Conscience in Developing Countries
Comments by Cardinal Ivan Dias
VATICAN CITY, APRIL 2, 2007 (Zenit) - Here is the intervention delivered by Cardinal Ivan Dias, prefect of the Congregation for the Evangelization of Peoples, at the international congress of the Pontifical Academy of Life on conscience.
The congress, entitled "The Christian Conscience in Support of the Right to Life," was held Feb. 23-24 in Rome.
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The Role of the Christian Conscience in the Promotion of Life in Relation to
It is advisable to clarify at the outset the terms of this paper. First of all, reference is made to "promotion of life" which, for a Christian, embraces the various dimensions of the human person: the intellectual, spiritual, mental, physical and social dimensions.
The Lord Jesus, who came into the world so that everyone "may have life, and have it in abundantly" invites us to promote it as a whole and to promote its components.
Secondly, the present paper addresses action for "developing countries," but it is principally intended for donor countries so that they may help developing countries to achieve their own overall progress by receiving the yeast of the Christian values of justice and love and service.
I would like to begin with a personal testimony. I come from India, an "emerging" country with a non-Christian majority. Indeed, out of a population of 1.2 billion people, 80% are Hindu, 13% are Muslim and only 2.3% are Christian.
The rest are made up of Buddhists, Jainars, Sikhs, Parsees and Jews. Despite this fact, Christians are responsible for 20% of all primary education in India, provide 10% of health care and literacy programs in rural communities, direct 25% of institutions for orphans and widows, and are responsible for 30% of homes for the mentally and physically handicapped, for lepers and for people living with AIDS.
Most of those who benefit from these services are not Christians, and this is a fine example of the role of Christians in a developing country in the promotion of life. Non-Christians appreciate this genuine witness of Christians, but they are at times scandalized by the behavior of certain governments, bodies and people of the Christian faith who at times impose conditions that are in contrast with Christian values.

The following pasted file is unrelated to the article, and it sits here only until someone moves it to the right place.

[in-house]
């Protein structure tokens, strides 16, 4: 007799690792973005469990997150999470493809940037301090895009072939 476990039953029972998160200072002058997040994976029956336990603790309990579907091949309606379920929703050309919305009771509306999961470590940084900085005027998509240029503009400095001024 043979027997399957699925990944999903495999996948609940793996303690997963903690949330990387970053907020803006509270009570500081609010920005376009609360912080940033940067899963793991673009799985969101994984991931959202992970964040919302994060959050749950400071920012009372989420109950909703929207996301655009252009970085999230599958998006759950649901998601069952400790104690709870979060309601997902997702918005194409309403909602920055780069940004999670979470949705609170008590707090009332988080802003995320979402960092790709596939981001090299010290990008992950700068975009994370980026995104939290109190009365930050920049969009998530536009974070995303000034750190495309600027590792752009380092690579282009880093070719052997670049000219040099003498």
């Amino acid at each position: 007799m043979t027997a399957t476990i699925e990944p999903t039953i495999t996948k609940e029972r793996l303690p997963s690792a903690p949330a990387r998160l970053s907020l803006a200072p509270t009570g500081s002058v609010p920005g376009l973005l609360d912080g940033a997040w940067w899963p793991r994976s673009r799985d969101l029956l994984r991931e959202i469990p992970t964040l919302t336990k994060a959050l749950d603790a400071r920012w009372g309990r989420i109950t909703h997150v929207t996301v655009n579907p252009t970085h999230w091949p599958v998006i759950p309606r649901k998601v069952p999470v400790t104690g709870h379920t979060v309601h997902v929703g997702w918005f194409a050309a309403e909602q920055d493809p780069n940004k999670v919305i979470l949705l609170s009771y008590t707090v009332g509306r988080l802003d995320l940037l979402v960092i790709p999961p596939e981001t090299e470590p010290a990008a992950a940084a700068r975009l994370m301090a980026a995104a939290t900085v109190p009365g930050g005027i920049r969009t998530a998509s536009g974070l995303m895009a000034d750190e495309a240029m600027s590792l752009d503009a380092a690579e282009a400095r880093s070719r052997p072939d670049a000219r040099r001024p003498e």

For example, there is a famous international bank which grants aid to developing countries on the condition "sine qua non" that they must adopt birth control programs based on artificial contraceptive methods.
This is why the father of the Indian nation, Mahatma Gandhi, who admired Jesus Christ and believed that the Sermon on the Mount was the most beautiful sermon ever given in the world, said: "I love Christ, but not Christians, because they do not do what Jesus taught and commanded."
Beginning with such realities, I would like to outline three fundamental principles -- by way of a orientation -- that should guide the role of Christians in the promotion of life in developing countries.
The primacy of charity
The Church, which is a subject for the promotion of human life, through her individual believers and aid bodies, prolongs in history the presence of Christ, the Good Samaritan.
"As our previous reflections have made clear," writes Benedict XVI in his encyclical "Deus Caritas est," "the true subject of the various Catholic organizations that carry out a ministry of charity is the Church herself -- at all levels, from the parishes, through the particular Churches, to the universal Church."
A primary task of a Christian involved in overall development is thus the "witness of charity" and "charity without pretense" which is lived to begin with within ecclesial communities. In fact, Christ says: "By this all men will know that you are my disciples, if you have love for one another."
This witness of love makes the prophetic mission of the Church credible only if it is open to the entire world. Indeed, prophecy, as a proposal of values to be followed and goals to be achieved, is sterile if it is not accompanied by the witness of concrete facts. This is because "faith without works is dead." In this way, prophecy makes witness clearer and witness makes prophecy more credible.
The preaching of the "Gospel of life" becomes persuasive if it is followed by gestures of welcoming and service. Even though, in fact, responses to emergencies continue to have value, the complexity of today's problems means that a broader horizon of action is required. Thus, although it is necessary to respond to what is urgently needed, it is no less essential to remove the obstacles that are often its cause, unless we want to run the risk of institutionalizing situations of acute poverty that wound the dignity of human life, as though such situations were unavoidable and not, as ...
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